When she’s done we go out to the white car and sit for a while under the white, puffy clouds.  We sit.  We cry.  We’re scared and lost for so many different reasons. We sit and cry some more.

I suggest breakfast at a local restaurant we used to go to on my birthday as a kid.  In my memory the restaurant carries a white fog.  Was there a kitchen fire? Probably not.  The fog is the barrier between me and my emotions that I still struggle with today. I ordered a German pancake.  Last one I’ve ever had.

The Safety of a U-Haul

The light turns green and I am still processing the question.  I have never had another man ask me how I felt about the abortion.  Not about the topic of abortion, but about my abortion.

To understand the power of the question you need to grasp the space that men create when they are emotionally bonded.  Erase the images of the country club and the poker games.  Those are men flexing and boasting.

Men can actually create a safe space with each other where they will share things that they don’t feel comfortable sharing, even with their spouse or partner.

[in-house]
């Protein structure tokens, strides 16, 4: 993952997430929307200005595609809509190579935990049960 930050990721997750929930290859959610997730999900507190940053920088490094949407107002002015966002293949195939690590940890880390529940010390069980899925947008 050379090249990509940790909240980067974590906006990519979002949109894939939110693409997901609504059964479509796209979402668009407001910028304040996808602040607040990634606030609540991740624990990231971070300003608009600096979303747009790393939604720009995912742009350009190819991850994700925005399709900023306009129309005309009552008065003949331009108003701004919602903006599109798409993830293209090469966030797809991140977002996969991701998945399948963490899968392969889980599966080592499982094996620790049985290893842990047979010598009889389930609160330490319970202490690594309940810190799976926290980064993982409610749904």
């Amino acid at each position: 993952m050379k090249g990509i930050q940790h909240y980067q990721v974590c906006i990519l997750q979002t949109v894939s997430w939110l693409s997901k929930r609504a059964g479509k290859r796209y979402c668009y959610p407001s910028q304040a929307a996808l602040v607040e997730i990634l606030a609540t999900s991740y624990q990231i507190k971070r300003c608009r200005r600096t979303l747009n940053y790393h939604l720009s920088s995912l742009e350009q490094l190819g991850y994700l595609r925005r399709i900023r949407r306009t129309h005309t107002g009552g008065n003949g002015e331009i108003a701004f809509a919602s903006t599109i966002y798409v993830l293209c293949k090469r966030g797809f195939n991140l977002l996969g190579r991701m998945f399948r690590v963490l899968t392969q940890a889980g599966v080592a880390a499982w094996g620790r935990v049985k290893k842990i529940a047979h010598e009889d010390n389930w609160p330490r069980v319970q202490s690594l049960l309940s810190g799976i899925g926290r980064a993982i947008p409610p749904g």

When a woman asks you about abortion, often times you read her body language and search her catalog of Facebook posts.  On the ultra rare occasion that they ask about your abortion you find yourself talking about your partner’s feelings and the support (or lack thereof in a white room) you provided.

When your partner asks you about the abortion you begin to question if your feelings should even be considered.  You feel shame for the position you’ve put her in. Guilt for the pain she has endured. Confusion for where society has brought us.

In a U-Haul truck devoid of seat massagers, satellite radio, and even power door locks (WTF), you can open up to someone you trust.